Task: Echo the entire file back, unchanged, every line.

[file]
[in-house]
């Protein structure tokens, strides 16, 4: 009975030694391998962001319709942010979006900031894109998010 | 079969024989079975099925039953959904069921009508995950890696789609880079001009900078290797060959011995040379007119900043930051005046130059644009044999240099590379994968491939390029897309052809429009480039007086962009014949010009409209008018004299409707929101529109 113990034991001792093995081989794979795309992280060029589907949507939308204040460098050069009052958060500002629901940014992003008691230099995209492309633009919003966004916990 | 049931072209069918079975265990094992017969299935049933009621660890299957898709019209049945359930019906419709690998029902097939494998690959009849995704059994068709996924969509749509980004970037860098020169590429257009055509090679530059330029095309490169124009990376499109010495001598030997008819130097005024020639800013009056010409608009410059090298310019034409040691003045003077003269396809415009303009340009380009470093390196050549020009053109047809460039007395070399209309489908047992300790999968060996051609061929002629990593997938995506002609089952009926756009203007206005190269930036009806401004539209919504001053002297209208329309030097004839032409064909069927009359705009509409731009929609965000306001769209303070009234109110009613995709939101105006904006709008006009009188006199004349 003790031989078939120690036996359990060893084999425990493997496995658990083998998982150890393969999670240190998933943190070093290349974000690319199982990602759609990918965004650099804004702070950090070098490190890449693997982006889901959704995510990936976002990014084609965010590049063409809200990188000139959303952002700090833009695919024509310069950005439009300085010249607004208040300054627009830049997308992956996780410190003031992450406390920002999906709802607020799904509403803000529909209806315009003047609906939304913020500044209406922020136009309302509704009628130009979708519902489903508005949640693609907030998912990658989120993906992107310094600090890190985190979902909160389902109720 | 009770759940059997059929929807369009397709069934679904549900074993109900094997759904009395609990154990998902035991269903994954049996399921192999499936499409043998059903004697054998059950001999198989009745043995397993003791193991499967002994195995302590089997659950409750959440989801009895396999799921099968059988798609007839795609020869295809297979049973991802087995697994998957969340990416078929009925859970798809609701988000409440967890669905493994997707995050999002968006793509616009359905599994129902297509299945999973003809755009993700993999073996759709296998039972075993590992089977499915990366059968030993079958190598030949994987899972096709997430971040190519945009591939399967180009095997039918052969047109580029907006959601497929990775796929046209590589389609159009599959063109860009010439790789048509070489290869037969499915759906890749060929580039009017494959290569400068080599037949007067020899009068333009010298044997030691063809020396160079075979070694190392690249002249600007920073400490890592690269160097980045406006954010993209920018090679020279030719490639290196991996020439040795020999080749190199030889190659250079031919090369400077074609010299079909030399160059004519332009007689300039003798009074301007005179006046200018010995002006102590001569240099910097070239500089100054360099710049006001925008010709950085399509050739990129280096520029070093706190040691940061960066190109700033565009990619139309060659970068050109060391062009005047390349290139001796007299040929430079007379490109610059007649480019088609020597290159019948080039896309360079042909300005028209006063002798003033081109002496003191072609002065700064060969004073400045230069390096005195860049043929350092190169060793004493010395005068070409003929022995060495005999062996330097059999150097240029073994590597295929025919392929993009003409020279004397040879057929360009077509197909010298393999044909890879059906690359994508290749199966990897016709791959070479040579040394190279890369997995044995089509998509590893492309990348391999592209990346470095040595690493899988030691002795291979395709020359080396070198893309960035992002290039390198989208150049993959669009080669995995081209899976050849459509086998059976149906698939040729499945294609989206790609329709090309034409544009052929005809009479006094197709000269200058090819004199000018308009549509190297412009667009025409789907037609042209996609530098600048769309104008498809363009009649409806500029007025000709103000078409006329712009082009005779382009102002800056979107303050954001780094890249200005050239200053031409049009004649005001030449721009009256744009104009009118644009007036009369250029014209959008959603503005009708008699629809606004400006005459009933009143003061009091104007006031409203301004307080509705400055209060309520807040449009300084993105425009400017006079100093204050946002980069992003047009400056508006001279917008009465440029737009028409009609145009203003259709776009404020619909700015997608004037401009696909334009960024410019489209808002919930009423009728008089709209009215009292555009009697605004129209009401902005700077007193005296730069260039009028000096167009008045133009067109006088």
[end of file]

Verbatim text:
[in-house]
């Protein structure tokens, strides 16, 4: 009975030694391998962001319709942010979006900031894109998010 | 079969024989079975099925039953959904069921009508995950890696789609880079001009900078290797060959011995040379007119900043930051005046130059644009044999240099590379994968491939390029897309052809429009480039007086962009014949010009409209008018004299409707929101529109 113990034991001792093995081989794979795309992280060029589907949507939308204040460098050069009052958060500002629901940014992003008691230099995209492309633009919003966004916990 | 049931072209069918079975265990094992017969299935049933009621660890299957898709019209049945359930019906419709690998029902097939494998690959009849995704059994068709996924969509749509980004970037860098020169590429257009055509090679530059330029095309490169124009990376499109010495001598030997008819130097005024020639800013009056010409608009410059090298310019034409040691003045003077003269396809415009303009340009380009470093390196050549020009053109047809460039007395070399209309489908047992300790999968060996051609061929002629990593997938995506002609089952009926756009203007206005190269930036009806401004539209919504001053002297209208329309030097004839032409064909069927009359705009509409731009929609965000306001769209303070009234109110009613995709939101105006904006709008006009009188006199004349 003790031989078939120690036996359990060893084999425990493997496995658990083998998982150890393969999670240190998933943190070093290349974000690319199982990602759609990918965004650099804004702070950090070098490190890449693997982006889901959704995510990936976002990014084609965010590049063409809200990188000139959303952002700090833009695919024509310069950005439009300085010249607004208040300054627009830049997308992956996780410190003031992450406390920002999906709802607020799904509403803000529909209806315009003047609906939304913020500044209406922020136009309302509704009628130009979708519902489903508005949640693609907030998912990658989120993906992107310094600090890190985190979902909160389902109720 | 009770759940059997059929929807369009397709069934679904549900074993109900094997759904009395609990154990998902035991269903994954049996399921192999499936499409043998059903004697054998059950001999198989009745043995397993003791193991499967002994195995302590089997659950409750959440989801009895396999799921099968059988798609007839795609020869295809297979049973991802087995697994998957969340990416078929009925859970798809609701988000409440967890669905493994997707995050999002968006793509616009359905599994129902297509299945999973003809755009993700993999073996759709296998039972075993590992089977499915990366059968030993079958190598030949994987899972096709997430971040190519945009591939399967180009095997039918052969047109580029907006959601497929990775796929046209590589389609159009599959063109860009010439790789048509070489290869037969499915759906890749060929580039009017494959290569400068080599037949007067020899009068333009010298044997030691063809020396160079075979070694190392690249002249600007920073400490890592690269160097980045406006954010993209920018090679020279030719490639290196991996020439040795020999080749190199030889190659250079031919090369400077074609010299079909030399160059004519332009007689300039003798009074301007005179006046200018010995002006102590001569240099910097070239500089100054360099710049006001925008010709950085399509050739990129280096520029070093706190040691940061960066190109700033565009990619139309060659970068050109060391062009005047390349290139001796007299040929430079007379490109610059007649480019088609020597290159019948080039896309360079042909300005028209006063002798003033081109002496003191072609002065700064060969004073400045230069390096005195860049043929350092190169060793004493010395005068070409003929022995060495005999062996330097059999150097240029073994590597295929025919392929993009003409020279004397040879057929360009077509197909010298393999044909890879059906690359994508290749199966990897016709791959070479040579040394190279890369997995044995089509998509590893492309990348391999592209990346470095040595690493899988030691002795291979395709020359080396070198893309960035992002290039390198989208150049993959669009080669995995081209899976050849459509086998059976149906698939040729499945294609989206790609329709090309034409544009052929005809009479006094197709000269200058090819004199000018308009549509190297412009667009025409789907037609042209996609530098600048769309104008498809363009009649409806500029007025000709103000078409006329712009082009005779382009102002800056979107303050954001780094890249200005050239200053031409049009004649005001030449721009009256744009104009009118644009007036009369250029014209959008959603503005009708008699629809606004400006005459009933009143003061009091104007006031409203301004307080509705400055209060309520807040449009300084993105425009400017006079100093204050946002980069992003047009400056508006001279917008009465440029737009028409009609145009203003259709776009404020619909700015997608004037401009696909334009960024410019489209808002919930009423009728008089709209009215009292555009009697605004129209009401902005700077007193005296730069260039009028000096167009008045133009067109006088």